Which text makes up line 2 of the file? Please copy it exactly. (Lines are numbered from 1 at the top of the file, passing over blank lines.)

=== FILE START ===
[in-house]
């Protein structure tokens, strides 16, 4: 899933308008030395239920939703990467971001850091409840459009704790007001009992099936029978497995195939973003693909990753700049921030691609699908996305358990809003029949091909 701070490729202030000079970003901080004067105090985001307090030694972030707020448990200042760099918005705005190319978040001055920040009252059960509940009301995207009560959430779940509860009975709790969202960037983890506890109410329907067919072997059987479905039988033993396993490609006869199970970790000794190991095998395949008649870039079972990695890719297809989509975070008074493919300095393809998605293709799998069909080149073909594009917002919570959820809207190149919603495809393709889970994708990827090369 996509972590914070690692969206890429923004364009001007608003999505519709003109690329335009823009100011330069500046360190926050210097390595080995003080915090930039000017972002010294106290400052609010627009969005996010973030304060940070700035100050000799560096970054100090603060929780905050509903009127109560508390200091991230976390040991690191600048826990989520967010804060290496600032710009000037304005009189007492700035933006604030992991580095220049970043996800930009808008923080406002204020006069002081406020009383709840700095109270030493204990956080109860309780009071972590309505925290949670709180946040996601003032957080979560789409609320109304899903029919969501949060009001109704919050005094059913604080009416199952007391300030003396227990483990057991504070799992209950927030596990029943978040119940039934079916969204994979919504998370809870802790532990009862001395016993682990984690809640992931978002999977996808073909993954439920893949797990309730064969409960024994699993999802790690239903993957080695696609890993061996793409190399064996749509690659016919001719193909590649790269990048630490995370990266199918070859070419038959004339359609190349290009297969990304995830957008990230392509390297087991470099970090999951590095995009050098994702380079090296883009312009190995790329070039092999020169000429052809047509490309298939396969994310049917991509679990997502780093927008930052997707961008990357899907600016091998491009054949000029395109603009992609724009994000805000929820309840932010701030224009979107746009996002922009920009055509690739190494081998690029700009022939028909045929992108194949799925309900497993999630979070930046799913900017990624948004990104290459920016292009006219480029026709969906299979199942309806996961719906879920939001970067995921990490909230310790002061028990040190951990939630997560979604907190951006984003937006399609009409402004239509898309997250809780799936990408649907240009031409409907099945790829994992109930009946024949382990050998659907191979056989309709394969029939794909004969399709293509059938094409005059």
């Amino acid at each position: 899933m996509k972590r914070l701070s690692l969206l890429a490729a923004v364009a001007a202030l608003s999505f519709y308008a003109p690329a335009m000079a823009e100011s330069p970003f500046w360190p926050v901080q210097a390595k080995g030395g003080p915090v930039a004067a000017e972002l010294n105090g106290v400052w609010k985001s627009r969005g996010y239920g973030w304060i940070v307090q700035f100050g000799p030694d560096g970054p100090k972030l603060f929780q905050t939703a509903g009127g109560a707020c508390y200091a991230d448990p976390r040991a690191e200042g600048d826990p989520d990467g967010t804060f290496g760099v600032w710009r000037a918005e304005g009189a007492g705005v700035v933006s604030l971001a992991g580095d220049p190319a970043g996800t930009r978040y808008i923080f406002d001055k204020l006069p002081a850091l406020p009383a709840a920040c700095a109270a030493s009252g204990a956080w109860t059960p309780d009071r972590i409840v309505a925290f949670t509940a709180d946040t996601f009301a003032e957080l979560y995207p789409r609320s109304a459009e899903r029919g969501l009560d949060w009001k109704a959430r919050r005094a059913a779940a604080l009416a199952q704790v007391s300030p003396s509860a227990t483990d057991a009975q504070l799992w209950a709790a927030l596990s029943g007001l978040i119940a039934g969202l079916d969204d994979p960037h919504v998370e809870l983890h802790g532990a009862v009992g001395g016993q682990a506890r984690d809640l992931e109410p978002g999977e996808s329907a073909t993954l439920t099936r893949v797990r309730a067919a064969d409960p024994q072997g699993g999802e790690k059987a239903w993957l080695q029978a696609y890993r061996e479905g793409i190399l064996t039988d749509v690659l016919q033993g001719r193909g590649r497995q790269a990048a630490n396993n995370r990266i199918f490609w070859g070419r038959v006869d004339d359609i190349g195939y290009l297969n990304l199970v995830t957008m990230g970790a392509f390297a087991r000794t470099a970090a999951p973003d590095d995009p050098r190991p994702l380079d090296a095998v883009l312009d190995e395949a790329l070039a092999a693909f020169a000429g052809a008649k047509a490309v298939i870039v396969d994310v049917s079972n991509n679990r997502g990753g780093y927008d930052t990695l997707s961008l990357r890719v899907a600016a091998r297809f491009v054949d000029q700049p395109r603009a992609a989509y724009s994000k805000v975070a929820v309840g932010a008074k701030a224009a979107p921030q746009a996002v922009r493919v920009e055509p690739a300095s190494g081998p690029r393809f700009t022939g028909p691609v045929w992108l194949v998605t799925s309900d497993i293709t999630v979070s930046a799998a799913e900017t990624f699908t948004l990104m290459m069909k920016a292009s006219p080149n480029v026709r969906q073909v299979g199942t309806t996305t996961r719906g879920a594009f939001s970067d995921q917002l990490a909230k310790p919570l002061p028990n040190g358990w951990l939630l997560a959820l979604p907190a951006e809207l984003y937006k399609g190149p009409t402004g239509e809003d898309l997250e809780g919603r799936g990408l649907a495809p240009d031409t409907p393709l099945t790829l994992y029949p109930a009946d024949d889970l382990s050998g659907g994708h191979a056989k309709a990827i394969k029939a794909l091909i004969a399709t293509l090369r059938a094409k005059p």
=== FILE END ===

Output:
């Protein structure tokens, strides 16, 4: 899933308008030395239920939703990467971001850091409840459009704790007001009992099936029978497995195939973003693909990753700049921030691609699908996305358990809003029949091909 701070490729202030000079970003901080004067105090985001307090030694972030707020448990200042760099918005705005190319978040001055920040009252059960509940009301995207009560959430779940509860009975709790969202960037983890506890109410329907067919072997059987479905039988033993396993490609006869199970970790000794190991095998395949008649870039079972990695890719297809989509975070008074493919300095393809998605293709799998069909080149073909594009917002919570959820809207190149919603495809393709889970994708990827090369 996509972590914070690692969206890429923004364009001007608003999505519709003109690329335009823009100011330069500046360190926050210097390595080995003080915090930039000017972002010294106290400052609010627009969005996010973030304060940070700035100050000799560096970054100090603060929780905050509903009127109560508390200091991230976390040991690191600048826990989520967010804060290496600032710009000037304005009189007492700035933006604030992991580095220049970043996800930009808008923080406002204020006069002081406020009383709840700095109270030493204990956080109860309780009071972590309505925290949670709180946040996601003032957080979560789409609320109304899903029919969501949060009001109704919050005094059913604080009416199952007391300030003396227990483990057991504070799992209950927030596990029943978040119940039934079916969204994979919504998370809870802790532990009862001395016993682990984690809640992931978002999977996808073909993954439920893949797990309730064969409960024994699993999802790690239903993957080695696609890993061996793409190399064996749509690659016919001719193909590649790269990048630490995370990266199918070859070419038959004339359609190349290009297969990304995830957008990230392509390297087991470099970090999951590095995009050098994702380079090296883009312009190995790329070039092999020169000429052809047509490309298939396969994310049917991509679990997502780093927008930052997707961008990357899907600016091998491009054949000029395109603009992609724009994000805000929820309840932010701030224009979107746009996002922009920009055509690739190494081998690029700009022939028909045929992108194949799925309900497993999630979070930046799913900017990624948004990104290459920016292009006219480029026709969906299979199942309806996961719906879920939001970067995921990490909230310790002061028990040190951990939630997560979604907190951006984003937006399609009409402004239509898309997250809780799936990408649907240009031409409907099945790829994992109930009946024949382990050998659907191979056989309709394969029939794909004969399709293509059938094409005059």